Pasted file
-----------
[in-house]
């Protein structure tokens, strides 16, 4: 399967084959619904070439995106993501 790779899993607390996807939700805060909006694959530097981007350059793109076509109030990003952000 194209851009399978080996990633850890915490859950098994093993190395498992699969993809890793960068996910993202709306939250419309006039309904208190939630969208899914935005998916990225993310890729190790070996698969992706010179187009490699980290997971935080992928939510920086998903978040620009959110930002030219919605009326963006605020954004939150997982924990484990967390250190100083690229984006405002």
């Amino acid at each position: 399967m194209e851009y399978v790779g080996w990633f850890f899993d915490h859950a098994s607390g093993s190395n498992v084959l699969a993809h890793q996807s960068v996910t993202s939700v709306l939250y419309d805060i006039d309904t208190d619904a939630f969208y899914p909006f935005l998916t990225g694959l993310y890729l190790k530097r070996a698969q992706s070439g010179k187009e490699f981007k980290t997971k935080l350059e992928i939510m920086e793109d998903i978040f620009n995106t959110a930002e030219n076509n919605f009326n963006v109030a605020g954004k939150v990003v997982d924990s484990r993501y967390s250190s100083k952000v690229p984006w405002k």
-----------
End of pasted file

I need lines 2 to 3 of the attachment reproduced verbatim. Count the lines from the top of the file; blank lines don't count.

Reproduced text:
């Protein structure tokens, strides 16, 4: 399967084959619904070439995106993501 790779899993607390996807939700805060909006694959530097981007350059793109076509109030990003952000 194209851009399978080996990633850890915490859950098994093993190395498992699969993809890793960068996910993202709306939250419309006039309904208190939630969208899914935005998916990225993310890729190790070996698969992706010179187009490699980290997971935080992928939510920086998903978040620009959110930002030219919605009326963006605020954004939150997982924990484990967390250190100083690229984006405002």
């Amino acid at each position: 399967m194209e851009y399978v790779g080996w990633f850890f899993d915490h859950a098994s607390g093993s190395n498992v084959l699969a993809h890793q996807s960068v996910t993202s939700v709306l939250y419309d805060i006039d309904t208190d619904a939630f969208y899914p909006f935005l998916t990225g694959l993310y890729l190790k530097r070996a698969q992706s070439g010179k187009e490699f981007k980290t997971k935080l350059e992928i939510m920086e793109d998903i978040f620009n995106t959110a930002e030219n076509n919605f009326n963006v109030a605020g954004k939150v990003v997982d924990s484990r993501y967390s250190s100083k952000v690229p984006w405002k």